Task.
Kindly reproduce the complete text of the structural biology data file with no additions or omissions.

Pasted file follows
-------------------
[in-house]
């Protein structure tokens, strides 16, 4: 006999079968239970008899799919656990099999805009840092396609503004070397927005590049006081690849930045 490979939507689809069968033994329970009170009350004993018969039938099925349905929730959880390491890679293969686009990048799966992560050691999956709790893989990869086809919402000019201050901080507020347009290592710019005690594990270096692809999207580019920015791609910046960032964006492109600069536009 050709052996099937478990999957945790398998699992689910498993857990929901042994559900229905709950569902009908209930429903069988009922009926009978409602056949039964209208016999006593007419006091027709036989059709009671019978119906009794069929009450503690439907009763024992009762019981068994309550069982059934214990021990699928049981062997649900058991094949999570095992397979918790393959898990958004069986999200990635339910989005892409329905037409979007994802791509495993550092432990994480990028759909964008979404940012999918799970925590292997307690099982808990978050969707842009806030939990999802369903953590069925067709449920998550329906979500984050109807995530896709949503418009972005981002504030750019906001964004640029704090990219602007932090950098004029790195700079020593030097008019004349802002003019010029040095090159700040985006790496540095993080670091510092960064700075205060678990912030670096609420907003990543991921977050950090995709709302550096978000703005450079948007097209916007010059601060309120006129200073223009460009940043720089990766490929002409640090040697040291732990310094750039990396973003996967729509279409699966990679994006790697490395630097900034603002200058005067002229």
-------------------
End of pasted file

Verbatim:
[in-house]
């Protein structure tokens, strides 16, 4: 006999079968239970008899799919656990099999805009840092396609503004070397927005590049006081690849930045 490979939507689809069968033994329970009170009350004993018969039938099925349905929730959880390491890679293969686009990048799966992560050691999956709790893989990869086809919402000019201050901080507020347009290592710019005690594990270096692809999207580019920015791609910046960032964006492109600069536009 050709052996099937478990999957945790398998699992689910498993857990929901042994559900229905709950569902009908209930429903069988009922009926009978409602056949039964209208016999006593007419006091027709036989059709009671019978119906009794069929009450503690439907009763024992009762019981068994309550069982059934214990021990699928049981062997649900058991094949999570095992397979918790393959898990958004069986999200990635339910989005892409329905037409979007994802791509495993550092432990994480990028759909964008979404940012999918799970925590292997307690099982808990978050969707842009806030939990999802369903953590069925067709449920998550329906979500984050109807995530896709949503418009972005981002504030750019906001964004640029704090990219602007932090950098004029790195700079020593030097008019004349802002003019010029040095090159700040985006790496540095993080670091510092960064700075205060678990912030670096609420907003990543991921977050950090995709709302550096978000703005450079948007097209916007010059601060309120006129200073223009460009940043720089990766490929002409640090040697040291732990310094750039990396973003996967729509279409699966990679994006790697490395630097900034603002200058005067002229």